It depends on a few things. First, while you’re most certainly hurt, angry and struggling to understand the scenario, it’s important not to rush into any decision. The decision you make at this time may be different from a decision you’d make once you’re able to make sense and meaning out of your experience.
If you feel safe and valued, forgiveness (when you’re ready) can make you feel better. If you don’t feel safe and valued, then you forgive, you’ll actually feel worse. How do you feel safe and valued?
Does your partner show empathy, remorse and restitution? For example, remorse is deep regret or guilt for a wrong committed. Empathy is the feeling that you understand and share another person’s experiences and emotions. Restitution is an act of restoring or a condition of being restored. When it comes to forgiveness, these three conditions work beautifully together and lay the foundation for forgiveness.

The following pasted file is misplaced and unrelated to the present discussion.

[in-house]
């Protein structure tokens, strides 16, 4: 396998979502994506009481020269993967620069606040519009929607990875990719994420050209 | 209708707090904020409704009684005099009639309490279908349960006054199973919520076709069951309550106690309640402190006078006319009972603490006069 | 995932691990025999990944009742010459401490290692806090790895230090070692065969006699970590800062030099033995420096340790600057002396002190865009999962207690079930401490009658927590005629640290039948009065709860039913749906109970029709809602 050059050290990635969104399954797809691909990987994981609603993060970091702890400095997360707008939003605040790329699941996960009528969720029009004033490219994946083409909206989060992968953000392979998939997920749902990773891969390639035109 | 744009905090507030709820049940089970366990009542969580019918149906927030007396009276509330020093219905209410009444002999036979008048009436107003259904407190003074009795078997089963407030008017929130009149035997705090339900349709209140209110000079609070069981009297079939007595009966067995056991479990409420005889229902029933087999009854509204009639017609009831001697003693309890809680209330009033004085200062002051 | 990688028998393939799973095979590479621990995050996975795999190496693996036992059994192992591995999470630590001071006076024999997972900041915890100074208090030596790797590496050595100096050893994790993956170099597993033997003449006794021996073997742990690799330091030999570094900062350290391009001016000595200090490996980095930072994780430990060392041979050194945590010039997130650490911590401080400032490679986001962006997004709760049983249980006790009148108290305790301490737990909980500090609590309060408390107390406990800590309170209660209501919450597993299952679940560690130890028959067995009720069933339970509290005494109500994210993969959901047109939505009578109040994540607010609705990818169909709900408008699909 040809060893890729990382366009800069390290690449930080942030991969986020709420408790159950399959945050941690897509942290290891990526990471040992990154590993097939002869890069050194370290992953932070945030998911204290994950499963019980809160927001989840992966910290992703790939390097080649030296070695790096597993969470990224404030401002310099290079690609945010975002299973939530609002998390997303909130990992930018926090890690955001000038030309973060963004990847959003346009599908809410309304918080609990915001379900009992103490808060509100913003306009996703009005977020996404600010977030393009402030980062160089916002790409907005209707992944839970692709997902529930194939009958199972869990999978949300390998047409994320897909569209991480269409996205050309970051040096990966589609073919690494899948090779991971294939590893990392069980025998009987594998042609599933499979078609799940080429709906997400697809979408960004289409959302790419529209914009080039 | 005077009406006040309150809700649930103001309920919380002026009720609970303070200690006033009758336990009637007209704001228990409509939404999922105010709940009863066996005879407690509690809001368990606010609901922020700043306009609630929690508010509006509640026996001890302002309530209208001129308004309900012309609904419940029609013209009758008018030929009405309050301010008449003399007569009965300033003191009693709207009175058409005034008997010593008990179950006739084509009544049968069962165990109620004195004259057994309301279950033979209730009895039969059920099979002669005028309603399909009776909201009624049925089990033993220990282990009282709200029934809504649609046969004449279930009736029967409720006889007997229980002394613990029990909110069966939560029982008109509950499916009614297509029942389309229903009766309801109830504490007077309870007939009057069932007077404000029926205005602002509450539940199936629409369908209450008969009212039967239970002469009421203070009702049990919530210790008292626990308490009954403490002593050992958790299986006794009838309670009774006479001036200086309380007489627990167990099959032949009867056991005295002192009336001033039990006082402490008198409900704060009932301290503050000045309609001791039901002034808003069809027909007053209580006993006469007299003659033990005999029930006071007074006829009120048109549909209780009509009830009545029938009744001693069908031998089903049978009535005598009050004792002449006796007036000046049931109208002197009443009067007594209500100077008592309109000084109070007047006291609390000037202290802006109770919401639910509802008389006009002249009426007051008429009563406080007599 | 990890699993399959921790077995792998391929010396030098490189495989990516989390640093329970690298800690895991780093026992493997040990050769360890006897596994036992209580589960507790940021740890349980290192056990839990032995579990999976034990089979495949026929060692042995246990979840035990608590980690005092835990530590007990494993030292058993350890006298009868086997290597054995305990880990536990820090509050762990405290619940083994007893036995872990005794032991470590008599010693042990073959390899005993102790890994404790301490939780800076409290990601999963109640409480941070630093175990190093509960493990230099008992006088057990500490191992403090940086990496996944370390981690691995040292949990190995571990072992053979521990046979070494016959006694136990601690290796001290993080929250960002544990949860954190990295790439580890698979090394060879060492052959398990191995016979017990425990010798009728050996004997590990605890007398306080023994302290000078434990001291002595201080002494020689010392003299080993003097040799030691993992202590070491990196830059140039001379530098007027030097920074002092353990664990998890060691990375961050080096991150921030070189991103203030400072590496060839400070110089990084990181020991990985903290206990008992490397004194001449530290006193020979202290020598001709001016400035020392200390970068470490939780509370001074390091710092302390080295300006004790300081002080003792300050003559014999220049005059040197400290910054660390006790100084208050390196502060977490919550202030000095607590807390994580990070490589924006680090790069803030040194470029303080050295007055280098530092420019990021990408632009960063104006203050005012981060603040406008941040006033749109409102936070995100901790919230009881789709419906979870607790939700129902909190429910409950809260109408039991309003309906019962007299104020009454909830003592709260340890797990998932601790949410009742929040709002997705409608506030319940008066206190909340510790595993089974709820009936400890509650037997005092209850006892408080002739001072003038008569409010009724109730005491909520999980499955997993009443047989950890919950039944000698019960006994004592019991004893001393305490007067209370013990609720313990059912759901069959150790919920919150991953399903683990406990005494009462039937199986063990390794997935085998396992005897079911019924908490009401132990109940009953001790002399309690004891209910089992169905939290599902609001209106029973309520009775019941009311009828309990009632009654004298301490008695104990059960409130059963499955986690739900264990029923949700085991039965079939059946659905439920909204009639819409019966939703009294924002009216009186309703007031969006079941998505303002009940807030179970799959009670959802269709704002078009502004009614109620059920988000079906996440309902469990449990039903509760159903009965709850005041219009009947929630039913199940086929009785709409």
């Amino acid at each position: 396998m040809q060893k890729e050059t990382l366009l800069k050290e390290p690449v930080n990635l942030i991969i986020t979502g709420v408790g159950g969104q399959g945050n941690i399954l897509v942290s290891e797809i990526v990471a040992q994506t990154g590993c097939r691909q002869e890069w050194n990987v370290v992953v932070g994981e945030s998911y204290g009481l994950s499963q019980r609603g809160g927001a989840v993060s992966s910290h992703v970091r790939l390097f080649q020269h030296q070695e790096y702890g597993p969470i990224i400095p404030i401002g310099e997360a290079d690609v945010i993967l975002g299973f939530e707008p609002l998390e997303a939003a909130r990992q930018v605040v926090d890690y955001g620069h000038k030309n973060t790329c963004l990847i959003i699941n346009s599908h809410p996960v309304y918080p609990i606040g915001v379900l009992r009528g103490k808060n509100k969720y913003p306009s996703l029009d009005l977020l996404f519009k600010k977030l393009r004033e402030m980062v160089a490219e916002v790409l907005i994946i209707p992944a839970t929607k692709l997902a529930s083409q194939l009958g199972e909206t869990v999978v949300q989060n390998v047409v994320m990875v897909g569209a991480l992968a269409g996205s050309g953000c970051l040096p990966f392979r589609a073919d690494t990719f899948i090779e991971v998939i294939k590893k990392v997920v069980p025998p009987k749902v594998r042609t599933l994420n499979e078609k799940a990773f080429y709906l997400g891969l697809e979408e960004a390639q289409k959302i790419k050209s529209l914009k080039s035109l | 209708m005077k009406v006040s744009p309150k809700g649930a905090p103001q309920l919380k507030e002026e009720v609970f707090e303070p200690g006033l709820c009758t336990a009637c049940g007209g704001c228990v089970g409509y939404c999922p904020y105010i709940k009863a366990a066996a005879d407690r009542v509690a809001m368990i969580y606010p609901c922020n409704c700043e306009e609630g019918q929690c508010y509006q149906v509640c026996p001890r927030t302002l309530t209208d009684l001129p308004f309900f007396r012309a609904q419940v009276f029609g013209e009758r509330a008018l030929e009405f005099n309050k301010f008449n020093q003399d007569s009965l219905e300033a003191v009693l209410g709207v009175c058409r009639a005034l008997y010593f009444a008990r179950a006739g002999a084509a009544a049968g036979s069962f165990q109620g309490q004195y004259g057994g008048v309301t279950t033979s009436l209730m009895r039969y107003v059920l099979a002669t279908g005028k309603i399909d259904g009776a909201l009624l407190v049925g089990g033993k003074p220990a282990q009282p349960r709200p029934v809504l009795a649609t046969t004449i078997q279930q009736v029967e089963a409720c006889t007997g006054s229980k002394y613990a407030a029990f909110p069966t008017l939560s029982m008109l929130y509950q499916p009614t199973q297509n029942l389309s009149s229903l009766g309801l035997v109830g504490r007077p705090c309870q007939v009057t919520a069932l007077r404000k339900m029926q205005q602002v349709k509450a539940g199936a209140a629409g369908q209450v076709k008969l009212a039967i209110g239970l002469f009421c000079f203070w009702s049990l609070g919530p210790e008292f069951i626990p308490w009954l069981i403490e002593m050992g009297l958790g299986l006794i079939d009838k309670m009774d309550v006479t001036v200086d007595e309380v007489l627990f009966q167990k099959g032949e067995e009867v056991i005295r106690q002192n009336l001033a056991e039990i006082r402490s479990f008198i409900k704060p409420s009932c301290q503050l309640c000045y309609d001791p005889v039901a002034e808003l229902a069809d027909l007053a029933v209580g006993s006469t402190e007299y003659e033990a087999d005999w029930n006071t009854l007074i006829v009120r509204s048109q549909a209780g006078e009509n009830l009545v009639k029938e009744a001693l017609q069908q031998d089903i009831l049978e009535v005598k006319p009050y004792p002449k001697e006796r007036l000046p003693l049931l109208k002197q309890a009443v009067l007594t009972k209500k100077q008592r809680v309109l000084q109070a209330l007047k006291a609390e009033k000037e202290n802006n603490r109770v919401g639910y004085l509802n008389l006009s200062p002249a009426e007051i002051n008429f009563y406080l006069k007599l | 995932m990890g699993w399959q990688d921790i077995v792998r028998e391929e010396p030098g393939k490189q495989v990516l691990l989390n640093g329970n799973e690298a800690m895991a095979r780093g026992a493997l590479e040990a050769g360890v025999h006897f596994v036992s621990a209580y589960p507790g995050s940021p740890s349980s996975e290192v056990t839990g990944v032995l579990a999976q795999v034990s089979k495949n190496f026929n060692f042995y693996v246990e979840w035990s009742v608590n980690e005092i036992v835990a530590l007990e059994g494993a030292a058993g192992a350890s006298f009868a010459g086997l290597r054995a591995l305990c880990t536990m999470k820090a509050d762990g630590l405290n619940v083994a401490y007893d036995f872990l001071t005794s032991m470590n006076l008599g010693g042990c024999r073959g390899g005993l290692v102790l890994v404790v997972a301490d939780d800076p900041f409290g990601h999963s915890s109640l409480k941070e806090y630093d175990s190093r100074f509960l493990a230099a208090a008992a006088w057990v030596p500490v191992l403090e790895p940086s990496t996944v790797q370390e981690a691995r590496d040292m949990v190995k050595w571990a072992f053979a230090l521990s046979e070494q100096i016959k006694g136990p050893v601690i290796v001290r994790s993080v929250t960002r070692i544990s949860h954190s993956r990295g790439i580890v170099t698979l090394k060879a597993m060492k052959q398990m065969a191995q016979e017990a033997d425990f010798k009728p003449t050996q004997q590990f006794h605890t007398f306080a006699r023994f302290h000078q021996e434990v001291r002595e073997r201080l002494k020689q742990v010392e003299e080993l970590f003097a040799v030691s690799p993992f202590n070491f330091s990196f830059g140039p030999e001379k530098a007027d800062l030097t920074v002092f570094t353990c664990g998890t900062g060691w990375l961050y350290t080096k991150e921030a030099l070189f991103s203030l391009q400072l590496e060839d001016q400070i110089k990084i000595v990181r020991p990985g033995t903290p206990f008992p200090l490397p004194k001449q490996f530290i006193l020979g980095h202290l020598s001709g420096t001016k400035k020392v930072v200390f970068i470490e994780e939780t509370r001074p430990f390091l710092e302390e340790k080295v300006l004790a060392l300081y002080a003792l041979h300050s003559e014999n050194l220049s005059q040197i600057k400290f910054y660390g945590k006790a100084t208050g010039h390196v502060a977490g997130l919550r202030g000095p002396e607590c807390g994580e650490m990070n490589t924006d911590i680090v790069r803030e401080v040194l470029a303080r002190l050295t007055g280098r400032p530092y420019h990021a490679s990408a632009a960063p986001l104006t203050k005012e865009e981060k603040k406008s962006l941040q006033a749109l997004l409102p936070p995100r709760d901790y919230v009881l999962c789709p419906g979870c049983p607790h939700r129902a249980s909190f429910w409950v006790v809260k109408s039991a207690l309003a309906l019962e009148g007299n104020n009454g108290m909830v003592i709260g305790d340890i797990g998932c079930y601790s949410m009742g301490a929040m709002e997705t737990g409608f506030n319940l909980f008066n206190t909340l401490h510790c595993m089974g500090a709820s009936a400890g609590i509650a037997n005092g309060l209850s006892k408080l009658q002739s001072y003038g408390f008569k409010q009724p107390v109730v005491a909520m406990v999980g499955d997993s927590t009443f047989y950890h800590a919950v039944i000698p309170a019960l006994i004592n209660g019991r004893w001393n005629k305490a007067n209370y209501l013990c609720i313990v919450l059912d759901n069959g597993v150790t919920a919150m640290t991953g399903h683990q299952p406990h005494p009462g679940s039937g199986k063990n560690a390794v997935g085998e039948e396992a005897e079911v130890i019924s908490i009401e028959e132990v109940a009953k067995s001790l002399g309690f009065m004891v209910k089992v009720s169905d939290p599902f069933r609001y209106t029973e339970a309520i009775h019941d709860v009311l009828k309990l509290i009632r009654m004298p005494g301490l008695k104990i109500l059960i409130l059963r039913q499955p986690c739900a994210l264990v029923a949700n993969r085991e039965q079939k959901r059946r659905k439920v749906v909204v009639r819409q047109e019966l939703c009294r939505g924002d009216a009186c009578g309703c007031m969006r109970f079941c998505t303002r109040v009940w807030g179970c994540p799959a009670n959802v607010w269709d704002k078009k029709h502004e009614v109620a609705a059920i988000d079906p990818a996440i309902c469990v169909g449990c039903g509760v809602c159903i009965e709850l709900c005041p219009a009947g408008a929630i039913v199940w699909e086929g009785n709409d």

Now, sometimes an action can’t be fixed but is there something you can do to show your willingness to right the wrong? Here’s what these three together may sound like: “I’m so terribly sorry (remorse). I understand why you’d be upset. I get it and I’d be upset and hurt if you did that to me (empathy). What can I do to make it up to you?” (restitution). It’s that combination that encourages and helps someone move toward forgiveness.
Contributors: Debi Silber from The Silber Center for Personal Growth and Healing